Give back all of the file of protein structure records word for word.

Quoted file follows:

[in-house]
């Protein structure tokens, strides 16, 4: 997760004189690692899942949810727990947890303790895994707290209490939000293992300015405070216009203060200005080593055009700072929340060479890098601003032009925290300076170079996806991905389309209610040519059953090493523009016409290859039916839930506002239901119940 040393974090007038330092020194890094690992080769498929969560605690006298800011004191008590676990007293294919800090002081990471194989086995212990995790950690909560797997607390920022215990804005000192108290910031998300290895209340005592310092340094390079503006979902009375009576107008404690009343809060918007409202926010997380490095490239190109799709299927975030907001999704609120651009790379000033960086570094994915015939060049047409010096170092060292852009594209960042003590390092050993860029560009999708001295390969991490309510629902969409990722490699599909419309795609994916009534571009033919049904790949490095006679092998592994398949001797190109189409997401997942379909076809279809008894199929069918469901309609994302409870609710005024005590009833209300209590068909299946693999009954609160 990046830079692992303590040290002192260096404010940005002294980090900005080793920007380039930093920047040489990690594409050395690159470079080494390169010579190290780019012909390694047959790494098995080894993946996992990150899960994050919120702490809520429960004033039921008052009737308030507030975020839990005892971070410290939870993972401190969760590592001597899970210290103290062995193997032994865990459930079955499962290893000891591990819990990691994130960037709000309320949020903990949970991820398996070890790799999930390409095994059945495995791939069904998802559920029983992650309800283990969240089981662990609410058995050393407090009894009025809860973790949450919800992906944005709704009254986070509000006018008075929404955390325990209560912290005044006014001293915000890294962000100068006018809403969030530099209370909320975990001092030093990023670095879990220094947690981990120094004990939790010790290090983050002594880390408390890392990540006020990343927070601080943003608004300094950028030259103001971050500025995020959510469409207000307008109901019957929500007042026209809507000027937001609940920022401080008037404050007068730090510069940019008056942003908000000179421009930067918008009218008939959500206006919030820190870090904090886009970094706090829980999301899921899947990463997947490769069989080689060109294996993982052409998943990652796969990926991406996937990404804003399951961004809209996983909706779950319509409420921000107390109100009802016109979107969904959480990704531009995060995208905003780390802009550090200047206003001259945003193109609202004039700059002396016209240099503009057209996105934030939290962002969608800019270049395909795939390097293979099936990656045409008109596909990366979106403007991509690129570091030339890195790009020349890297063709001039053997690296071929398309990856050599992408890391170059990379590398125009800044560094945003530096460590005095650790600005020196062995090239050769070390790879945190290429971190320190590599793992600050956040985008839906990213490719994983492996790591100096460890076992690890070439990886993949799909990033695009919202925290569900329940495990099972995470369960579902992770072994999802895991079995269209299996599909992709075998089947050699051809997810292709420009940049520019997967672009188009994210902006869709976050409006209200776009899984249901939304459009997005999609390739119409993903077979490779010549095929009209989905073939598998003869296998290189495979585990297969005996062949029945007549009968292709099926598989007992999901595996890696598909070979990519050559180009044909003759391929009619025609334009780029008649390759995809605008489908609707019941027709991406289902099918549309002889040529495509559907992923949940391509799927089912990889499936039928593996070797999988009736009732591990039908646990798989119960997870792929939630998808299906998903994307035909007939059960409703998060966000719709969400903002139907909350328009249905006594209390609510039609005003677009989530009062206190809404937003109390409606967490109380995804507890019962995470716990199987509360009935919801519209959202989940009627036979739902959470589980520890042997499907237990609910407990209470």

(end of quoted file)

[in-house]
């Protein structure tokens, strides 16, 4: 997760004189690692899942949810727990947890303790895994707290209490939000293992300015405070216009203060200005080593055009700072929340060479890098601003032009925290300076170079996806991905389309209610040519059953090493523009016409290859039916839930506002239901119940 040393974090007038330092020194890094690992080769498929969560605690006298800011004191008590676990007293294919800090002081990471194989086995212990995790950690909560797997607390920022215990804005000192108290910031998300290895209340005592310092340094390079503006979902009375009576107008404690009343809060918007409202926010997380490095490239190109799709299927975030907001999704609120651009790379000033960086570094994915015939060049047409010096170092060292852009594209960042003590390092050993860029560009999708001295390969991490309510629902969409990722490699599909419309795609994916009534571009033919049904790949490095006679092998592994398949001797190109189409997401997942379909076809279809008894199929069918469901309609994302409870609710005024005590009833209300209590068909299946693999009954609160 990046830079692992303590040290002192260096404010940005002294980090900005080793920007380039930093920047040489990690594409050395690159470079080494390169010579190290780019012909390694047959790494098995080894993946996992990150899960994050919120702490809520429960004033039921008052009737308030507030975020839990005892971070410290939870993972401190969760590592001597899970210290103290062995193997032994865990459930079955499962290893000891591990819990990691994130960037709000309320949020903990949970991820398996070890790799999930390409095994059945495995791939069904998802559920029983992650309800283990969240089981662990609410058995050393407090009894009025809860973790949450919800992906944005709704009254986070509000006018008075929404955390325990209560912290005044006014001293915000890294962000100068006018809403969030530099209370909320975990001092030093990023670095879990220094947690981990120094004990939790010790290090983050002594880390408390890392990540006020990343927070601080943003608004300094950028030259103001971050500025995020959510469409207000307008109901019957929500007042026209809507000027937001609940920022401080008037404050007068730090510069940019008056942003908000000179421009930067918008009218008939959500206006919030820190870090904090886009970094706090829980999301899921899947990463997947490769069989080689060109294996993982052409998943990652796969990926991406996937990404804003399951961004809209996983909706779950319509409420921000107390109100009802016109979107969904959480990704531009995060995208905003780390802009550090200047206003001259945003193109609202004039700059002396016209240099503009057209996105934030939290962002969608800019270049395909795939390097293979099936990656045409008109596909990366979106403007991509690129570091030339890195790009020349890297063709001039053997690296071929398309990856050599992408890391170059990379590398125009800044560094945003530096460590005095650790600005020196062995090239050769070390790879945190290429971190320190590599793992600050956040985008839906990213490719994983492996790591100096460890076992690890070439990886993949799909990033695009919202925290569900329940495990099972995470369960579902992770072994999802895991079995269209299996599909992709075998089947050699051809997810292709420009940049520019997967672009188009994210902006869709976050409006209200776009899984249901939304459009997005999609390739119409993903077979490779010549095929009209989905073939598998003869296998290189495979585990297969005996062949029945007549009968292709099926598989007992999901595996890696598909070979990519050559180009044909003759391929009619025609334009780029008649390759995809605008489908609707019941027709991406289902099918549309002889040529495509559907992923949940391509799927089912990889499936039928593996070797999988009736009732591990039908646990798989119960997870792929939630998808299906998903994307035909007939059960409703998060966000719709969400903002139907909350328009249905006594209390609510039609005003677009989530009062206190809404937003109390409606967490109380995804507890019962995470716990199987509360009935919801519209959202989940009627036979739902959470589980520890042997499907237990609910407990209470």